Adoption Information Laws

Author: PeopleFinders on October 11th, 2019
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If you’re an adoptee searching for information about your biological family, you may have a hard time determining where to start. Where do you get information?

Your first thought may be to go through the legal system. After all, legally adopted individuals should have a trail that can lead back to biological parents. Unfortunately, it’s not always that easy. Depending on where you live, your access to adoption information through the legal system can be either very open or very hidden.

Make sure you pay attention to the laws surrounding these important things:

-Non-identifying information

-Your original birth certificate

-Parents’ right to privacy versus your right to know

Non-Identifying Information

Most adoptees can access non-identifying information. Such info does not give the names or contact information of biological parents. But it might include certain things like the date and general area where an adoptee was born and a general physical description of the biological parents. Sometimes, there’s even a broad history of the biological parents, including race, ethnicity, religion, and basic medical information.

All states allow adoptive parents to access this information. And most states allow the adoptee to request it in writing.

This can be very helpful if you’re not necessarily interested in contacting your biological parents, but you want certain medical information that can be genetically important. Additionally, say you only want some basic information on your family history. Non-identifying information will help you learn a little more about where you came from without having to go through undue amounts of legal red tape.

Original Birth Certificate

An original birth certificate is the certificate issued with information about the biological parents when someone is born. When the state finalizes an adoption–which takes some time–even if the adoption has been decided in advance, a new birth certificate with the adopted parents’ names is issued.

Thus, even if you were adopted at birth, as long as the adoption happened through a legal agreement, you have another, original birth certificate.

This original birth certificate will give you identifying information about your biological parents, including full names and addresses. In many states, you need to request that the courts unseal the original before you can get a copy of it. That means going through the legal system. And, in many states, that also means receiving a court order, which often requires that you prove a necessity for obtaining the birth certificate.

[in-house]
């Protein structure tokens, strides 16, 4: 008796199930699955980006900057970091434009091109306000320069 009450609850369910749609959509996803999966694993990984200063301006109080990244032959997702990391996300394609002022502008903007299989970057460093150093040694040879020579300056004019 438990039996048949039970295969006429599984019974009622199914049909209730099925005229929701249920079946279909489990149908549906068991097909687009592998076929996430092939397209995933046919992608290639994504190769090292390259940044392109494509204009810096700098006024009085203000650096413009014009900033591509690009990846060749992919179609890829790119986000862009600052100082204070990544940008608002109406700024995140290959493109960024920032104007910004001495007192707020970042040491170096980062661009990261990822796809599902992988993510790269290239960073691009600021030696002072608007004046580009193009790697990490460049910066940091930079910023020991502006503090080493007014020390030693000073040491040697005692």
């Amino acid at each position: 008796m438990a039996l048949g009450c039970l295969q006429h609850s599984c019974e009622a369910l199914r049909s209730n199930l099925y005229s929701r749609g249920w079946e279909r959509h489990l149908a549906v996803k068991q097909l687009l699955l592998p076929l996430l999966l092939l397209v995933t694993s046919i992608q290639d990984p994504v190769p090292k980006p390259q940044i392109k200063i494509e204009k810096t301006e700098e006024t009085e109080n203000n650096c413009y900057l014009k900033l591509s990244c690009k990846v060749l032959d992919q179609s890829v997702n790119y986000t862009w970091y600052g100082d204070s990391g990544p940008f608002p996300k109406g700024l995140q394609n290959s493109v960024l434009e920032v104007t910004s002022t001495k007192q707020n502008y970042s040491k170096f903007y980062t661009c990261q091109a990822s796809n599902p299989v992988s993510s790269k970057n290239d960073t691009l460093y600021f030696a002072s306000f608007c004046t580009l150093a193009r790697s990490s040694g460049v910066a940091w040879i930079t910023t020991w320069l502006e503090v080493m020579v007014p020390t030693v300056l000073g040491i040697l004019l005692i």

Right to Privacy vs. Right to Know

Many states are currently involved in a battle pitting biological parents’ right to privacy against adoptees’ right to know where they came from. The Adoptees Right to Know Law intends to loosen the requirements of the states that only offer very limited or no access to original birth certificates.

As of the date of this post, many states still haven’t implemented this law. But it’s still a big step forward for adoptees who’ve had a difficult time accessing that original information.

What if My State Is Stringent on Adoption Information?

If your state is still strict with the information it allows adoptees to access, there are still a few ways to proceed. One is to access non-identifying information, and then wait to see if your state changes its laws. Maybe you can start working with adoption activism in your state to get the process started.

Or you can try to find your biological relatives directly, without going through the courts. One way to do try and do that is with a site like PeopleFinders.

With PeopleFinders, you can attempt to perform a people search on yourself. PeopleFinders offers records for millions of American adults. So, there’s a possibility that you’ll see potential biological family members in the “known relatives and associates” section. Check that section to see if there’s anyone you don’t recognize. Then check that person’s records to see if you can find out any more info about the nature of their relationship to you.

Conclusion

If you’re an adoptee, there are many different ways to start getting in contact with your biological family. Even if you didn’t know until recently, you can immediately start the process through the legal system. Or can you start investigating via a people search engine such as PeopleFinders, regardless of your state’s laws surrounding adoption.

That’s not all PeopleFinders may be able to help you do, either. Check the PeopleFinders blog for more information about how you can use these tools in your everyday life.

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